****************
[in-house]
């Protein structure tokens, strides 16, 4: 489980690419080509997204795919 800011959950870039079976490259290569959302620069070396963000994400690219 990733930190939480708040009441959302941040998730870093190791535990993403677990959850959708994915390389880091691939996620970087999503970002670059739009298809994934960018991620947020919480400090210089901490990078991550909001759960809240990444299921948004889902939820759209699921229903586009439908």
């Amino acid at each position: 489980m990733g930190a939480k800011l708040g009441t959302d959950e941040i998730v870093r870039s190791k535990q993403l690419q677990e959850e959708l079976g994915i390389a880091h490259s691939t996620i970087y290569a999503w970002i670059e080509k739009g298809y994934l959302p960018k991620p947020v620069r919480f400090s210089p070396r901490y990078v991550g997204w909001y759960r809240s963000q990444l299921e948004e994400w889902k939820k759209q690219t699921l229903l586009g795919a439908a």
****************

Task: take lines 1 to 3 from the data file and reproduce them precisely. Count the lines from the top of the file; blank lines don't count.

[in-house]
């Protein structure tokens, strides 16, 4: 489980690419080509997204795919 800011959950870039079976490259290569959302620069070396963000994400690219 990733930190939480708040009441959302941040998730870093190791535990993403677990959850959708994915390389880091691939996620970087999503970002670059739009298809994934960018991620947020919480400090210089901490990078991550909001759960809240990444299921948004889902939820759209699921229903586009439908």
């Amino acid at each position: 489980m990733g930190a939480k800011l708040g009441t959302d959950e941040i998730v870093r870039s190791k535990q993403l690419q677990e959850e959708l079976g994915i390389a880091h490259s691939t996620i970087y290569a999503w970002i670059e080509k739009g298809y994934l959302p960018k991620p947020v620069r919480f400090s210089p070396r901490y990078v991550g997204w909001y759960r809240s963000q990444l299921e948004e994400w889902k939820k759209q690219t699921l229903l586009g795919a439908a």